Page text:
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NCJRS Abstract

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NCJ Number: 82118 Add to Shopping cart Find in a Library
Title: Appellate System in the North Carolina Court of Appeals
Author(s): M J Hudson; C L Easterling
Corporate Author: National Ctr for State Courts
United States of America
Project Director: M J Hudson
Date Published: 1980
Page Count: 131
Sponsoring Agency: Charles E Culpeper Foundation
New York, NY 10017
National Ctr for State Courts
North Andover, MA 01845
National Institute of Justice/
Rockville, MD 20849
US Dept of Justice
Washington, DC 20531
Grant Number: 78-DF-AX-0021; 79-DF-AX-0082
Sale Source: National Institute of Justice/
NCJRS paper reproduction
Box 6000, Dept F
Rockville, MD 20849
United States of America
Document: PDF
Language: English
Country: United States of America
Annotation: Current caseflow management in the North Carolina Court of Appeals is described and assessed, and recommendations for improvement are offered.
Abstract: Although the North Carolina Court of Appeals is ably staffed with judges, central staff attorneys, and other support staff, it cannot contend with further increases in its caseload without either making structural changes for alternative methods of case disposition or adopting undesirable alternatives such as denying appeals to certain categories of cases or having the supreme court assume part of the case. This latter alternative has particular dangers if it is done case by case. The court should adopt a number of changes, some of which can be done immediately without further authorization and others which require the cooperation of the supreme court and the legislature. These changes aim at increasing the speed of disposition of appeals without overburdening judges, who are already exerting a maximum effort. Recommended changes expand the jurisdiction and control of the court over the entire appellate process. Eventually, the court should address such issues as eliminating the printed record in favor of using the transcript and monitoring the timely filing of all appeal steps, not only those occurring after the filing of the record or transcript. Appended are an attorney's handbook; Rhode Island's information forms, criminal case processing proposal, and case tracking proposal; a case management article; and excerpts from National Center publications on microfilm. (Author summary modified)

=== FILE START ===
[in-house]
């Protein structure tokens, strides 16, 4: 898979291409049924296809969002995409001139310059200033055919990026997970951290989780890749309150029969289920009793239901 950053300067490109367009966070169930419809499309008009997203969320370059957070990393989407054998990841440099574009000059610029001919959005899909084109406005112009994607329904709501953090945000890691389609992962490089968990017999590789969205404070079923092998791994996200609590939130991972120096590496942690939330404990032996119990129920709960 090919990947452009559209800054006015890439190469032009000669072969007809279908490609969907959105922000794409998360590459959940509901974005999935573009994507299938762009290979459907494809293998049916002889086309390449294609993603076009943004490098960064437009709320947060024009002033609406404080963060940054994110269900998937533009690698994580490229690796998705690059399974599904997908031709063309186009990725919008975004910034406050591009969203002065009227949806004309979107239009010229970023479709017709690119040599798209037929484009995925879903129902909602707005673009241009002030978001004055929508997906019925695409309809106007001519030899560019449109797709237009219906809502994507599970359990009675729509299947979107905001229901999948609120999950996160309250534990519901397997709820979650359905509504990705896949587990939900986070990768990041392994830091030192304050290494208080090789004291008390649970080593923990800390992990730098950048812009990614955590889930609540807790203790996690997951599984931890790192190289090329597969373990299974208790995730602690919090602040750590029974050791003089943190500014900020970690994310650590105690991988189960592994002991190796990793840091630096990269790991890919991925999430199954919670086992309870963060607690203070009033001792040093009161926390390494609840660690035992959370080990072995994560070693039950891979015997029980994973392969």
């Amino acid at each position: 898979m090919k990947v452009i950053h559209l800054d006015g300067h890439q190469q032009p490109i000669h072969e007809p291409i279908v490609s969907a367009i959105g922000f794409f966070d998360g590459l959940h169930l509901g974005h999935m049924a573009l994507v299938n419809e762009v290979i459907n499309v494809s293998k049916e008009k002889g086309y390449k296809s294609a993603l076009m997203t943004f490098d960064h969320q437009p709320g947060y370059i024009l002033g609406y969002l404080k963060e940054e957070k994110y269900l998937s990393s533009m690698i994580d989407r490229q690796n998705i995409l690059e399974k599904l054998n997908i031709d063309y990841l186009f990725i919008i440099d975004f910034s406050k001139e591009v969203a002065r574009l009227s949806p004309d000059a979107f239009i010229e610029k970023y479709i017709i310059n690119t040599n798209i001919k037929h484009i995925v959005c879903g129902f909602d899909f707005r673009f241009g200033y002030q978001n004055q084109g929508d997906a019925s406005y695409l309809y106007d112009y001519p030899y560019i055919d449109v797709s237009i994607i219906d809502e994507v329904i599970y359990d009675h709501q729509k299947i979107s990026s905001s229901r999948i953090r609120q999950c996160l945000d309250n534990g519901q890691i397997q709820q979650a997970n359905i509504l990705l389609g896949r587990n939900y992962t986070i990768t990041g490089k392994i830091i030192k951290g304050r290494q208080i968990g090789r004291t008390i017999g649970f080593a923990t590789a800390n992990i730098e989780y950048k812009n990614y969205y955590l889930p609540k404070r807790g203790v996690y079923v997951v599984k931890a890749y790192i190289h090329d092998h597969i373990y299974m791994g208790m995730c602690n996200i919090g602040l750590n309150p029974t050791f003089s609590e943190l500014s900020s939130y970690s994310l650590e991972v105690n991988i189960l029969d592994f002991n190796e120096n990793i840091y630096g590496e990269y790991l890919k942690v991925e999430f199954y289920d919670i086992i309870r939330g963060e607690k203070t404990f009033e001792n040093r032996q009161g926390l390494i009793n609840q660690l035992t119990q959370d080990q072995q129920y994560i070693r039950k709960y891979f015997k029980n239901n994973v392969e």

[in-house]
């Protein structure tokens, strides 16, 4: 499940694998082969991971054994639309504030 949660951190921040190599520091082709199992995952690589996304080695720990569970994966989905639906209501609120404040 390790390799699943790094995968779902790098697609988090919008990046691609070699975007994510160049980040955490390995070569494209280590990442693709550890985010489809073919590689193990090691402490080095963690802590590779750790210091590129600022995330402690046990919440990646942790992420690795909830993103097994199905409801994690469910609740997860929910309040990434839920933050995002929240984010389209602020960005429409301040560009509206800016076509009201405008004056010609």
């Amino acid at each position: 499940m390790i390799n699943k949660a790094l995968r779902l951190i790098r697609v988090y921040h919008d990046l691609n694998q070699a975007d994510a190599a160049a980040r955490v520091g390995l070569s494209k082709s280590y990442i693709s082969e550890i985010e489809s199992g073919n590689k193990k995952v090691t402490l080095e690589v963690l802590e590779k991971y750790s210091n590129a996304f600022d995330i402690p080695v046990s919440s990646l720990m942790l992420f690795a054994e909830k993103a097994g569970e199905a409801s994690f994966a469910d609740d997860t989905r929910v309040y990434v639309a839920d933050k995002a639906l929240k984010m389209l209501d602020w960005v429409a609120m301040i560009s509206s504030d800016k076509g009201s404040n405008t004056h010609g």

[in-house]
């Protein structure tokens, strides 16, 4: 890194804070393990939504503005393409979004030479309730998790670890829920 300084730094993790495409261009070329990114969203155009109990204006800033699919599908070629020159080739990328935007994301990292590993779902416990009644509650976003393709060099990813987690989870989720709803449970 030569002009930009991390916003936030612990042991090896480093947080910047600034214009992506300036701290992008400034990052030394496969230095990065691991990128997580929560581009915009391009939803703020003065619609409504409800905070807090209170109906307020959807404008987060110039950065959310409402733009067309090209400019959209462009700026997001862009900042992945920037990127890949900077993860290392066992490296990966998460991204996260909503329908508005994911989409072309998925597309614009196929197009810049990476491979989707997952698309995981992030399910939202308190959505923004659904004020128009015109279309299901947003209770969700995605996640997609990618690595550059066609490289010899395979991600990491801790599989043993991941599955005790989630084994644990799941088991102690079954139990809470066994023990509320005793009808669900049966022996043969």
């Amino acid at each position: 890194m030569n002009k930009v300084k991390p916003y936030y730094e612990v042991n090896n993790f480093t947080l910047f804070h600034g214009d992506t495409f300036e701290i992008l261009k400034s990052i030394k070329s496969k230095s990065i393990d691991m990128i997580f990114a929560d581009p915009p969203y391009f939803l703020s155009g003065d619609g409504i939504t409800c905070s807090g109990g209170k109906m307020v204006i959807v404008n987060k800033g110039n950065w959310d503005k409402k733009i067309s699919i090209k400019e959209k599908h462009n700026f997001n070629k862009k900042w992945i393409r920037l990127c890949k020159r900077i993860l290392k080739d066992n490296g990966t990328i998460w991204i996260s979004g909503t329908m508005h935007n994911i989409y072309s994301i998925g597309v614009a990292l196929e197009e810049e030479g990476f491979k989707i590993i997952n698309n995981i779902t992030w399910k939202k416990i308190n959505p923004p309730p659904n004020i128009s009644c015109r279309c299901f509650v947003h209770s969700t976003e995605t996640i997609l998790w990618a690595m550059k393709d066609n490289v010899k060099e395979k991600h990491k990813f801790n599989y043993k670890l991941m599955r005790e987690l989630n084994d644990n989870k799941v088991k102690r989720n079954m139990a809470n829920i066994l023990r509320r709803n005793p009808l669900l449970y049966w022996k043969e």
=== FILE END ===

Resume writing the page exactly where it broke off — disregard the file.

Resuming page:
Index Term(s): Appeal procedures; Appellate courts; Court case flow management; North Carolina; Technical assistance reports
Note: Technical Assistance Report number 3 in the Appellate Justice Improvement Project
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